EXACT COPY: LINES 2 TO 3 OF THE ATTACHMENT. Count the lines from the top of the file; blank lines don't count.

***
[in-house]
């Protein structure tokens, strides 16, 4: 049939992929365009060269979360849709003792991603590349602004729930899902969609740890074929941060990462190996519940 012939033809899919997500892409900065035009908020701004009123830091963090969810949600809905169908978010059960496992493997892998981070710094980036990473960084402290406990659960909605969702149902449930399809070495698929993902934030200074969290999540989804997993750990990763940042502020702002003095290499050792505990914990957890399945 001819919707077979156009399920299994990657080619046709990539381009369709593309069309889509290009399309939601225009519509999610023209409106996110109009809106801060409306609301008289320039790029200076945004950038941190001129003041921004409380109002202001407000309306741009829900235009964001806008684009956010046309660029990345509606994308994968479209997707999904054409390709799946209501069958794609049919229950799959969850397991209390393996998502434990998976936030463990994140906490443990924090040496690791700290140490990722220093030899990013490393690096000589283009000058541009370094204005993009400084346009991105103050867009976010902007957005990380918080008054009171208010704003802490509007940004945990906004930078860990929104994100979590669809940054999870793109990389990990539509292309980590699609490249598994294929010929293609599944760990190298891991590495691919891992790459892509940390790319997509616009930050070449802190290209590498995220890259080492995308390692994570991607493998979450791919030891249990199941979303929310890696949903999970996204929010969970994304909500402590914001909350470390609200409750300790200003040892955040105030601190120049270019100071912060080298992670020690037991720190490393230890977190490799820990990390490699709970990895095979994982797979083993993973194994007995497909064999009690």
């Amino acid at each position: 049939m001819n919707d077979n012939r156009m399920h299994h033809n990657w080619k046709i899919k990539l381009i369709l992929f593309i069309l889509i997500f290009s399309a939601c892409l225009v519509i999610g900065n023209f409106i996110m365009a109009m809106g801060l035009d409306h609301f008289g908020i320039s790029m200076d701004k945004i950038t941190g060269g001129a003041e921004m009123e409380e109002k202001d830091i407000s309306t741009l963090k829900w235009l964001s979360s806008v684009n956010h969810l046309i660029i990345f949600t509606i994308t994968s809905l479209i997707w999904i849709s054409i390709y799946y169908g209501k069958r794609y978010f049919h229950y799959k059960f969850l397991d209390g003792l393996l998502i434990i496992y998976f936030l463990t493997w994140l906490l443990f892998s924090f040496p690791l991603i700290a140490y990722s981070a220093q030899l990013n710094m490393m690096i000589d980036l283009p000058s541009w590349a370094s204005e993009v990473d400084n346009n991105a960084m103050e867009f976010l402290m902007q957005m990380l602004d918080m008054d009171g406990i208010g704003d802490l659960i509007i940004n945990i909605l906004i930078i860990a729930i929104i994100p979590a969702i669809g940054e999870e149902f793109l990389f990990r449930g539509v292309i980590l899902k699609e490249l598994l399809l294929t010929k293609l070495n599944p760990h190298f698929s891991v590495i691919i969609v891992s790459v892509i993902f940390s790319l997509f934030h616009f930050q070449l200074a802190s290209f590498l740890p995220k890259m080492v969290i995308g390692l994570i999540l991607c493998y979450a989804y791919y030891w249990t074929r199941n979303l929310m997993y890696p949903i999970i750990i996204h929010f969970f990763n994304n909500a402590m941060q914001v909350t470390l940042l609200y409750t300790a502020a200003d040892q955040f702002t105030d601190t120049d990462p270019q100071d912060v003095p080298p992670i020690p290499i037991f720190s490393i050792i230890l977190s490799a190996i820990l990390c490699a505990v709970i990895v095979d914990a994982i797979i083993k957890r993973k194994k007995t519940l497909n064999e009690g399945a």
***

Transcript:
């Protein structure tokens, strides 16, 4: 049939992929365009060269979360849709003792991603590349602004729930899902969609740890074929941060990462190996519940 012939033809899919997500892409900065035009908020701004009123830091963090969810949600809905169908978010059960496992493997892998981070710094980036990473960084402290406990659960909605969702149902449930399809070495698929993902934030200074969290999540989804997993750990990763940042502020702002003095290499050792505990914990957890399945 001819919707077979156009399920299994990657080619046709990539381009369709593309069309889509290009399309939601225009519509999610023209409106996110109009809106801060409306609301008289320039790029200076945004950038941190001129003041921004409380109002202001407000309306741009829900235009964001806008684009956010046309660029990345509606994308994968479209997707999904054409390709799946209501069958794609049919229950799959969850397991209390393996998502434990998976936030463990994140906490443990924090040496690791700290140490990722220093030899990013490393690096000589283009000058541009370094204005993009400084346009991105103050867009976010902007957005990380918080008054009171208010704003802490509007940004945990906004930078860990929104994100979590669809940054999870793109990389990990539509292309980590699609490249598994294929010929293609599944760990190298891991590495691919891992790459892509940390790319997509616009930050070449802190290209590498995220890259080492995308390692994570991607493998979450791919030891249990199941979303929310890696949903999970996204929010969970994304909500402590914001909350470390609200409750300790200003040892955040105030601190120049270019100071912060080298992670020690037991720190490393230890977190490799820990990390490699709970990895095979994982797979083993993973194994007995497909064999009690």
């Amino acid at each position: 049939m001819n919707d077979n012939r156009m399920h299994h033809n990657w080619k046709i899919k990539l381009i369709l992929f593309i069309l889509i997500f290009s399309a939601c892409l225009v519509i999610g900065n023209f409106i996110m365009a109009m809106g801060l035009d409306h609301f008289g908020i320039s790029m200076d701004k945004i950038t941190g060269g001129a003041e921004m009123e409380e109002k202001d830091i407000s309306t741009l963090k829900w235009l964001s979360s806008v684009n956010h969810l046309i660029i990345f949600t509606i994308t994968s809905l479209i997707w999904i849709s054409i390709y799946y169908g209501k069958r794609y978010f049919h229950y799959k059960f969850l397991d209390g003792l393996l998502i434990i496992y998976f936030l463990t493997w994140l906490l443990f892998s924090f040496p690791l991603i700290a140490y990722s981070a220093q030899l990013n710094m490393m690096i000589d980036l283009p000058s541009w590349a370094s204005e993009v990473d400084n346009n991105a960084m103050e867009f976010l402290m902007q957005m990380l602004d918080m008054d009171g406990i208010g704003d802490l659960i509007i940004n945990i909605l906004i930078i860990a729930i929104i994100p979590a969702i669809g940054e999870e149902f793109l990389f990990r449930g539509v292309i980590l899902k699609e490249l598994l399809l294929t010929k293609l070495n599944p760990h190298f698929s891991v590495i691919i969609v891992s790459v892509i993902f940390s790319l997509f934030h616009f930050q070449l200074a802190s290209f590498l740890p995220k890259m080492v969290i995308g390692l994570i999540l991607c493998y979450a989804y791919y030891w249990t074929r199941n979303l929310m997993y890696p949903i999970i750990i996204h929010f969970f990763n994304n909500a402590m941060q914001v909350t470390l940042l609200y409750t300790a502020a200003d040892q955040f702002t105030d601190t120049d990462p270019q100071d912060v003095p080298p992670i020690p290499i037991f720190s490393i050792i230890l977190s490799a190996i820990l990390c490699a505990v709970i990895v095979d914990a994982i797979i083993k957890r993973k194994k007995t519940l497909n064999e009690g399945a």